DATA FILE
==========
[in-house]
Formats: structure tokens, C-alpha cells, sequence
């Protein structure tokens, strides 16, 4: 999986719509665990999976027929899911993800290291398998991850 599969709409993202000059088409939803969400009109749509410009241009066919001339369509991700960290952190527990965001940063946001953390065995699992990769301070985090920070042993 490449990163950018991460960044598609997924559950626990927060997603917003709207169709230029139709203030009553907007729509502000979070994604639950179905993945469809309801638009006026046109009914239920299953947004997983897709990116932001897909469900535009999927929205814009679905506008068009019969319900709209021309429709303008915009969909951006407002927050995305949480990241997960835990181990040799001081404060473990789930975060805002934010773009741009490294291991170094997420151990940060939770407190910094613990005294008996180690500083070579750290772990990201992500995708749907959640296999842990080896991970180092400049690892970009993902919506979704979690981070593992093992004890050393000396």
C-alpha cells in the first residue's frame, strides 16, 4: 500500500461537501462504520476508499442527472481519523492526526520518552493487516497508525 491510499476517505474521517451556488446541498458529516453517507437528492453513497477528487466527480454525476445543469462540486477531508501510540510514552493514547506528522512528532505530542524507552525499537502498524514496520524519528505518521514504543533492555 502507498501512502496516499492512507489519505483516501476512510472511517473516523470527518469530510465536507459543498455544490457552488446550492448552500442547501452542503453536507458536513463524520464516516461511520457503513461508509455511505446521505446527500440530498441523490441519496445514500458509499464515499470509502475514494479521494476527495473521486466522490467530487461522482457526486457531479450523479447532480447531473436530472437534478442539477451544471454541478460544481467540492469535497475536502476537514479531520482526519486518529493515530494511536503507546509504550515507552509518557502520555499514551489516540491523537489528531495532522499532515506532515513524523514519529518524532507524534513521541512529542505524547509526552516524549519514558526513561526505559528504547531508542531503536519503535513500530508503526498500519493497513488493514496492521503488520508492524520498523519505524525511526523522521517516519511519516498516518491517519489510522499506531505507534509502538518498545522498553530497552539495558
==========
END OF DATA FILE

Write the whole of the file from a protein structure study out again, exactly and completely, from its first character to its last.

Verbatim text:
[in-house]
Formats: structure tokens, C-alpha cells, sequence
């Protein structure tokens, strides 16, 4: 999986719509665990999976027929899911993800290291398998991850 599969709409993202000059088409939803969400009109749509410009241009066919001339369509991700960290952190527990965001940063946001953390065995699992990769301070985090920070042993 490449990163950018991460960044598609997924559950626990927060997603917003709207169709230029139709203030009553907007729509502000979070994604639950179905993945469809309801638009006026046109009914239920299953947004997983897709990116932001897909469900535009999927929205814009679905506008068009019969319900709209021309429709303008915009969909951006407002927050995305949480990241997960835990181990040799001081404060473990789930975060805002934010773009741009490294291991170094997420151990940060939770407190910094613990005294008996180690500083070579750290772990990201992500995708749907959640296999842990080896991970180092400049690892970009993902919506979704979690981070593992093992004890050393000396």
C-alpha cells in the first residue's frame, strides 16, 4: 500500500461537501462504520476508499442527472481519523492526526520518552493487516497508525 491510499476517505474521517451556488446541498458529516453517507437528492453513497477528487466527480454525476445543469462540486477531508501510540510514552493514547506528522512528532505530542524507552525499537502498524514496520524519528505518521514504543533492555 502507498501512502496516499492512507489519505483516501476512510472511517473516523470527518469530510465536507459543498455544490457552488446550492448552500442547501452542503453536507458536513463524520464516516461511520457503513461508509455511505446521505446527500440530498441523490441519496445514500458509499464515499470509502475514494479521494476527495473521486466522490467530487461522482457526486457531479450523479447532480447531473436530472437534478442539477451544471454541478460544481467540492469535497475536502476537514479531520482526519486518529493515530494511536503507546509504550515507552509518557502520555499514551489516540491523537489528531495532522499532515506532515513524523514519529518524532507524534513521541512529542505524547509526552516524549519514558526513561526505559528504547531508542531503536519503535513500530508503526498500519493497513488493514496492521503488520508492524520498523519505524525511526523522521517516519511519516498516518491517519489510522499506531505507534509502538518498545522498553530497552539495558